By RICK MAESE • Washington Post
Researchers studying thelinkbetweenfoot ball and chronic traumatic encephalopathy found that 99 percent of the brains donated by families of former NFL players showed signs of the neurodegenerative disease, according to a new study published Tuesday.
In all, researchers from the Boston University School of Medicine and the VA Boston Healthcare System examined 202 brains that belonged to men who played football at all lev
ls and were later donated for research. They found CTE in i77 of them – 87 percent.
While they found evidence of the disease Kross all levels of play, the highest percent- 1ge was found among those who competed at the highest level; all but one of the Ill belonging to ex-NFL players were dia-post-mortem with CTE.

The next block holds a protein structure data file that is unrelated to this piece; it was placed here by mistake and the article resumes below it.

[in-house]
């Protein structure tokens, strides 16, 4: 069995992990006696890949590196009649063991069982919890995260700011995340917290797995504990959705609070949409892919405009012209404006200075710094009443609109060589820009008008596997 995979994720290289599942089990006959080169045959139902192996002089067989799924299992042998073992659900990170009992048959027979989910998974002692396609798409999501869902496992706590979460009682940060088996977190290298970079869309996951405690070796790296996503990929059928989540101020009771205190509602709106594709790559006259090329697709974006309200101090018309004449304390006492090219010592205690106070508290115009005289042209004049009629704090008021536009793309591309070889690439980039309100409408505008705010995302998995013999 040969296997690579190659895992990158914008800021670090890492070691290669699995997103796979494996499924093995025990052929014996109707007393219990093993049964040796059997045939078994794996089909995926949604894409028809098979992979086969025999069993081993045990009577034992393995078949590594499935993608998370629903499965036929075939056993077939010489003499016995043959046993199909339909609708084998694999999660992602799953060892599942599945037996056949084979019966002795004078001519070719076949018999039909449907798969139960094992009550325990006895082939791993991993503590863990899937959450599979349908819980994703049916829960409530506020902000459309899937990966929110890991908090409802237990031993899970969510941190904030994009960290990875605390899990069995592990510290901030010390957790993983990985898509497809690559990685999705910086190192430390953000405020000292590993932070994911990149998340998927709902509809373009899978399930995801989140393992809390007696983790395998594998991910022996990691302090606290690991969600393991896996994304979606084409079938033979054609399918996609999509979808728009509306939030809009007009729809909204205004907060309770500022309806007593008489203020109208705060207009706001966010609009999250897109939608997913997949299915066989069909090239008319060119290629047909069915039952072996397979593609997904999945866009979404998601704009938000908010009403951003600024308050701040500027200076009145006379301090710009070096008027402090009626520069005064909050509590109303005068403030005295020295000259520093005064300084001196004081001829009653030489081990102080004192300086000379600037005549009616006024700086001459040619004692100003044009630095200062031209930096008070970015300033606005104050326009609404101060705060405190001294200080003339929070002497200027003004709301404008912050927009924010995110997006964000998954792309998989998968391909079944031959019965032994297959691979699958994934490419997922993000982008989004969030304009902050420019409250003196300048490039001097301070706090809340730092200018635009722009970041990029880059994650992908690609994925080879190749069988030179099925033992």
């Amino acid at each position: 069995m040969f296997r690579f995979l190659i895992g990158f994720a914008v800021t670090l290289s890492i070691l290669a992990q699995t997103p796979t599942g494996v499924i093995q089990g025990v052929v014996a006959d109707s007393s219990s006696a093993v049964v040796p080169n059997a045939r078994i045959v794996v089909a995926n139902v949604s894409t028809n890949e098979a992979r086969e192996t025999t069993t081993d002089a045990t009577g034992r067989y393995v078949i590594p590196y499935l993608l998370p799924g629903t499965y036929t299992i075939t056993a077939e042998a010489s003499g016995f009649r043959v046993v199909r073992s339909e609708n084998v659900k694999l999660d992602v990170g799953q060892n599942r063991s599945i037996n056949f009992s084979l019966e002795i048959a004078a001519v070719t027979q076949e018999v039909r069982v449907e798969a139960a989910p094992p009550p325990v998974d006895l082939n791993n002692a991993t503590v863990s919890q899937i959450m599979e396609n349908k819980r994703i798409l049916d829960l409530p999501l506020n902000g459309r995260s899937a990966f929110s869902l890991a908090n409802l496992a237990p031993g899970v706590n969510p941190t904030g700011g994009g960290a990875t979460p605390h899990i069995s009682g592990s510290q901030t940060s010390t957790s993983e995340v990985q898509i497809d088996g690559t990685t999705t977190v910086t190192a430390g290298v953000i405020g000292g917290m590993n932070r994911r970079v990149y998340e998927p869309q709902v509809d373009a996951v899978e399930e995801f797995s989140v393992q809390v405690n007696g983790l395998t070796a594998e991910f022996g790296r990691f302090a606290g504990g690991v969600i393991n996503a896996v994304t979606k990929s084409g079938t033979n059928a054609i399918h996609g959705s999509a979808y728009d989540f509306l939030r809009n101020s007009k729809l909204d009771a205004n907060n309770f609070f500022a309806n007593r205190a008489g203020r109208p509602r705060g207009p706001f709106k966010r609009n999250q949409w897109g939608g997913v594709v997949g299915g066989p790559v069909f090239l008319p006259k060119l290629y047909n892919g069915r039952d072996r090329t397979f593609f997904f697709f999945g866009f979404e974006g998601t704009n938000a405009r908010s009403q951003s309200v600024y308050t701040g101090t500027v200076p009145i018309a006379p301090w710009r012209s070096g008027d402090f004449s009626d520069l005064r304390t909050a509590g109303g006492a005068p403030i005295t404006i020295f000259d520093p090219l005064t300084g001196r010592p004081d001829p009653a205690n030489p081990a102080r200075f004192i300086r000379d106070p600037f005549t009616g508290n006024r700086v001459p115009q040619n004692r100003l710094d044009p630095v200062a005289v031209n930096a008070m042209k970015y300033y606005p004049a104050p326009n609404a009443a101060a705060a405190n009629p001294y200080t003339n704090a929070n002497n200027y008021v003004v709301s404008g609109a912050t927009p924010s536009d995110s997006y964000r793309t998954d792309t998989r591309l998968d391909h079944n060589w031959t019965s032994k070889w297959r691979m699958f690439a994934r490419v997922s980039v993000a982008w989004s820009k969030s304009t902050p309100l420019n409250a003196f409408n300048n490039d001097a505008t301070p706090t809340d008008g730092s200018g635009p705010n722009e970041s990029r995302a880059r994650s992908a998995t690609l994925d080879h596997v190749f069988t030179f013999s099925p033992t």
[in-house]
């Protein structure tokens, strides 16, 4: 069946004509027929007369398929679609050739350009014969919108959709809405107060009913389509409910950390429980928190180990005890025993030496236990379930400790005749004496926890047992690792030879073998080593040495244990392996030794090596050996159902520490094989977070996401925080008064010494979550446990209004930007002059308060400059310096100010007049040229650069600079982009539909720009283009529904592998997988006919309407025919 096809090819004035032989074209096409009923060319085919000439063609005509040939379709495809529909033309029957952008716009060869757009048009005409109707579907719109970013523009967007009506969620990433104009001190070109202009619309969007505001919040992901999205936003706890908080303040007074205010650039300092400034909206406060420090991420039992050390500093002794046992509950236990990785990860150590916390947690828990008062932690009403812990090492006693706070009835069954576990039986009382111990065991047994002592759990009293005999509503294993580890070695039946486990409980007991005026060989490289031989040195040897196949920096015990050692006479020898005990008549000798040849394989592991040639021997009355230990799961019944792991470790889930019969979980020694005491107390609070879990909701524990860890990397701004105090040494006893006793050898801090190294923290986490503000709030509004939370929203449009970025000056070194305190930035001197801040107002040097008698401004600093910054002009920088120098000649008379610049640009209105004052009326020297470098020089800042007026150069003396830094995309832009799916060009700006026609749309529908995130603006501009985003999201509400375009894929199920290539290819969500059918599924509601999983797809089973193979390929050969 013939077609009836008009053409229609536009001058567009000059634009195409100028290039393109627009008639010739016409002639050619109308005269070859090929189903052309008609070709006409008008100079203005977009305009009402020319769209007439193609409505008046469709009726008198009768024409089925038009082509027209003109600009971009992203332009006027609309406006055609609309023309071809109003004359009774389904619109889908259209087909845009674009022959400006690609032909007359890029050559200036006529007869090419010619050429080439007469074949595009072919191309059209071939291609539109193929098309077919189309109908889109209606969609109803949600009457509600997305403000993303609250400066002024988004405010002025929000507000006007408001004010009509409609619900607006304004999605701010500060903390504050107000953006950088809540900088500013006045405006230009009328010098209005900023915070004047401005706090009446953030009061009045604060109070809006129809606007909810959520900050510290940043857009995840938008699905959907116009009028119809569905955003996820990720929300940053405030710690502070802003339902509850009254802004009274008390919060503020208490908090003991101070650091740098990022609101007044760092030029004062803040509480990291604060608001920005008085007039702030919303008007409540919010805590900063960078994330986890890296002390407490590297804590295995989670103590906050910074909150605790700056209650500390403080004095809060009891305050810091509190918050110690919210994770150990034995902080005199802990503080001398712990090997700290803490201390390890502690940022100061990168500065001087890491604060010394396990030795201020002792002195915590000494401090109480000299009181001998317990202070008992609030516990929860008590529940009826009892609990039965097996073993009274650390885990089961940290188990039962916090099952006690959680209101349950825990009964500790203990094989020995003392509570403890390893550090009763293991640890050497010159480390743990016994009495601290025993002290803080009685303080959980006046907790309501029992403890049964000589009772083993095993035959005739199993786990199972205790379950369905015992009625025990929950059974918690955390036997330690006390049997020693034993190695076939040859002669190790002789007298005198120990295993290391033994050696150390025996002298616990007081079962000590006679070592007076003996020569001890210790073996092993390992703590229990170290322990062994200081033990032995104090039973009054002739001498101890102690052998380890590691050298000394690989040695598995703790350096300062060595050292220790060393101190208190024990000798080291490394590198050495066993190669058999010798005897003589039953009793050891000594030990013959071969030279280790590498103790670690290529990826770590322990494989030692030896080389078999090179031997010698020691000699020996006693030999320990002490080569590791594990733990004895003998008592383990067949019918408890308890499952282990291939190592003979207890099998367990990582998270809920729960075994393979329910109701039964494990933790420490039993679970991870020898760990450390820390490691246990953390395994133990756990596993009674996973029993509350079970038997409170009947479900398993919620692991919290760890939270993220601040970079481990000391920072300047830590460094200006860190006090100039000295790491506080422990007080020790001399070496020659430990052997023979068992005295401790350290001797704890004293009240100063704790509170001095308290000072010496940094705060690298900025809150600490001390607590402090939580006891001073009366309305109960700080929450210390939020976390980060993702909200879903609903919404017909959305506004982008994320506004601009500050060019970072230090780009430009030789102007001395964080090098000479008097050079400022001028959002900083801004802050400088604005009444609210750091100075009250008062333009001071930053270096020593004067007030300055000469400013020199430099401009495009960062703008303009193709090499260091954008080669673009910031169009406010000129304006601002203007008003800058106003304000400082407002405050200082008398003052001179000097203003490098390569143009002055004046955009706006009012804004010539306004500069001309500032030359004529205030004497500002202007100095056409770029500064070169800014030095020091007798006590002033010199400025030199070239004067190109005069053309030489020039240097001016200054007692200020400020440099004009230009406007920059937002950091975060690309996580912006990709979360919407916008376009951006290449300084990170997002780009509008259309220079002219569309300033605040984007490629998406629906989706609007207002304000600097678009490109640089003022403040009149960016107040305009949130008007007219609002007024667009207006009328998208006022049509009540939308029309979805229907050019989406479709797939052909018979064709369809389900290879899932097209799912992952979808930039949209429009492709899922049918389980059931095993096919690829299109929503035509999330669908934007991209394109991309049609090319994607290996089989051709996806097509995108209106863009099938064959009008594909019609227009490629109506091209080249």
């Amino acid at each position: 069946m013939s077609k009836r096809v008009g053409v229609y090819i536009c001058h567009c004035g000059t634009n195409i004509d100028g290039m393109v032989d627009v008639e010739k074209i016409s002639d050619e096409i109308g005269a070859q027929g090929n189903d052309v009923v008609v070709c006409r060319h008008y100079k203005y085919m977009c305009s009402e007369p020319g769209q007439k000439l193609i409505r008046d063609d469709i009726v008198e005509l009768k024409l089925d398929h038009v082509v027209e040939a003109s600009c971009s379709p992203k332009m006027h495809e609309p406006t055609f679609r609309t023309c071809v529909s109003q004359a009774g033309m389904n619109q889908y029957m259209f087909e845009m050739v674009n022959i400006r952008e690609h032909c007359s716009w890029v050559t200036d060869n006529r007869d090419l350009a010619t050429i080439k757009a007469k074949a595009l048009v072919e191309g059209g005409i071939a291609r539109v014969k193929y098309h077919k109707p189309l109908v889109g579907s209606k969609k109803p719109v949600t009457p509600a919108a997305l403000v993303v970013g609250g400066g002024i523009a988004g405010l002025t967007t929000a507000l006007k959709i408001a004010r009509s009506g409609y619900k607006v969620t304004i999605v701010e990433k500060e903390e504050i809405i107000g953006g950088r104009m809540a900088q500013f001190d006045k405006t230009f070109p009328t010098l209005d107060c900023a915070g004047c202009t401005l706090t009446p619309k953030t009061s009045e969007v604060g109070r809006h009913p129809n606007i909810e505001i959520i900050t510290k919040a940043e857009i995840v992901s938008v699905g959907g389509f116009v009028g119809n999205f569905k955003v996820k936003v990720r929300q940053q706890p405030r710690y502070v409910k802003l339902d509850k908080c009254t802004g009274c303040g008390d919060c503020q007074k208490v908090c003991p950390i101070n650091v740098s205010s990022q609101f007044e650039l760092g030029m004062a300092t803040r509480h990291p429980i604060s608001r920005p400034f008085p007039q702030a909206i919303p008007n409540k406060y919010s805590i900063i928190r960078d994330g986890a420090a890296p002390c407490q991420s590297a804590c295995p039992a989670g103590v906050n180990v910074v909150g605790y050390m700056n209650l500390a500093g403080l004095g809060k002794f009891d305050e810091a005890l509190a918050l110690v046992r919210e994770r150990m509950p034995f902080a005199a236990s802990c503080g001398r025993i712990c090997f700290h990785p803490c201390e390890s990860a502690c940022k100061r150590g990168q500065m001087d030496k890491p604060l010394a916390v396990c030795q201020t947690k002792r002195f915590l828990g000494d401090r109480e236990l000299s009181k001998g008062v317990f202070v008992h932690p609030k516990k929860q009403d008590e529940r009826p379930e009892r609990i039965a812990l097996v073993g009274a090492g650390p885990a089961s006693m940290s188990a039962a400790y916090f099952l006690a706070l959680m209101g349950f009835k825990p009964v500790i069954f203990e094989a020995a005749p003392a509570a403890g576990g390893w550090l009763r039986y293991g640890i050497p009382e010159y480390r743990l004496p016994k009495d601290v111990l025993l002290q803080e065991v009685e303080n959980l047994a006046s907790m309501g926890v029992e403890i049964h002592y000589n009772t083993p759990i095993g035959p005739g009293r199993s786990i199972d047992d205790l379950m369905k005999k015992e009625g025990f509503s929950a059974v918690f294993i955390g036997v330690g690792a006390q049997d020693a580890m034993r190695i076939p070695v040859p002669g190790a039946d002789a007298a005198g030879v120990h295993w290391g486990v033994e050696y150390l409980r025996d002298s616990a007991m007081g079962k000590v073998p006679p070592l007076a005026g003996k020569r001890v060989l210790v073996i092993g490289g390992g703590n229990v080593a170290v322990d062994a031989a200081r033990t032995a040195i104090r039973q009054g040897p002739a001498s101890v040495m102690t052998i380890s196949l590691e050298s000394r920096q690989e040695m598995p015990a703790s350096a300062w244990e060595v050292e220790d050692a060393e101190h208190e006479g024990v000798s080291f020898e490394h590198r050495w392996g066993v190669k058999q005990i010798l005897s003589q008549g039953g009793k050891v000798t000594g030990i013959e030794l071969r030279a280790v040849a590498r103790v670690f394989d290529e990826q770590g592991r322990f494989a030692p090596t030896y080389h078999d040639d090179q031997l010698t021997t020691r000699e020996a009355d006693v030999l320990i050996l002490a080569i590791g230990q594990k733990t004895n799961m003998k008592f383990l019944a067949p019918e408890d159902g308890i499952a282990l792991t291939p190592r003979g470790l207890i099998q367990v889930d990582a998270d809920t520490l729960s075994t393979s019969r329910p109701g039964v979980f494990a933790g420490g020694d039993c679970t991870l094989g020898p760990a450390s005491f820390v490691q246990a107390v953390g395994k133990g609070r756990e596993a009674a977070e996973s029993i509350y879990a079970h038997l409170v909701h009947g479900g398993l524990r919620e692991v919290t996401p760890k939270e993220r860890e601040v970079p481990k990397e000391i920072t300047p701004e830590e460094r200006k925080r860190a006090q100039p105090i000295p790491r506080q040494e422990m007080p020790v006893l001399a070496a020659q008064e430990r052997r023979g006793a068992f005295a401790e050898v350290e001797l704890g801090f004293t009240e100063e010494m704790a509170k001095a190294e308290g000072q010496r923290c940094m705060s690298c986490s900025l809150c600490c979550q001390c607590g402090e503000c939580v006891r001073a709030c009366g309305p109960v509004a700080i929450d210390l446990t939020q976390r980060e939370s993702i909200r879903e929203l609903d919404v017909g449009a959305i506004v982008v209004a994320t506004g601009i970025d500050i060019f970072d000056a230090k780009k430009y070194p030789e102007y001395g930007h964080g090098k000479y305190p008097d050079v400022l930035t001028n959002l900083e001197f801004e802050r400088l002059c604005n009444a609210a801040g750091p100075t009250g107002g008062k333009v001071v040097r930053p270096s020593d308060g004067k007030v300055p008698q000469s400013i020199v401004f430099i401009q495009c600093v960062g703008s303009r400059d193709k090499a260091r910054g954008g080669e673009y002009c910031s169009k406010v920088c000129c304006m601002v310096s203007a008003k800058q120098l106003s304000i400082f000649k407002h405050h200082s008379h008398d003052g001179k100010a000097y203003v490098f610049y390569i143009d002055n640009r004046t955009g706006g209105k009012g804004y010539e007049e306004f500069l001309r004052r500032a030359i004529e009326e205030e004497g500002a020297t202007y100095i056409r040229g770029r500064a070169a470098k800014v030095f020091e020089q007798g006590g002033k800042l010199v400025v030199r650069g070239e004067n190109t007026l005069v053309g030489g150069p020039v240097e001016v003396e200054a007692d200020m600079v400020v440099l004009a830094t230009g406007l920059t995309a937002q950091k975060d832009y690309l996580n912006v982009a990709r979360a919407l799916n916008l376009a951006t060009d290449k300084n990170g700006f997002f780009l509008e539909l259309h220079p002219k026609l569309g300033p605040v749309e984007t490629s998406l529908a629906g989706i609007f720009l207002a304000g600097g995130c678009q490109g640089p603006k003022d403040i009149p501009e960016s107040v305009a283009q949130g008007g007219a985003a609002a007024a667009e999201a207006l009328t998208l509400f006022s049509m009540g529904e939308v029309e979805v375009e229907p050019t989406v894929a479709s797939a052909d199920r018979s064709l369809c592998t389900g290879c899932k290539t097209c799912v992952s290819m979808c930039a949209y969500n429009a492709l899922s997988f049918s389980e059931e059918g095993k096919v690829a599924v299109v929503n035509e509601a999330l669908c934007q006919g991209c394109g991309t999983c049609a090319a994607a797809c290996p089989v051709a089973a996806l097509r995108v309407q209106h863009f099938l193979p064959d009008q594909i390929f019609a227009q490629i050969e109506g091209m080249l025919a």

177 of 202
Former players diagnosed with CTE in the study.
110 of 111
Former NFL players diag nosed with CTE in the study.
“Obviously, this doesn’t represent prevalence in the general population, the fact that we’ve been able to gather the number of cases in such a short period says that this disease is not uncommon neuropathologist Ann McKee, the resE credited with some of the most high CTE diagnoses. “In fact, I think it’s much common than we currently realize. An importantly, this is a problem in football weneedto address and weneedto address in order to bring some hope and option football players.”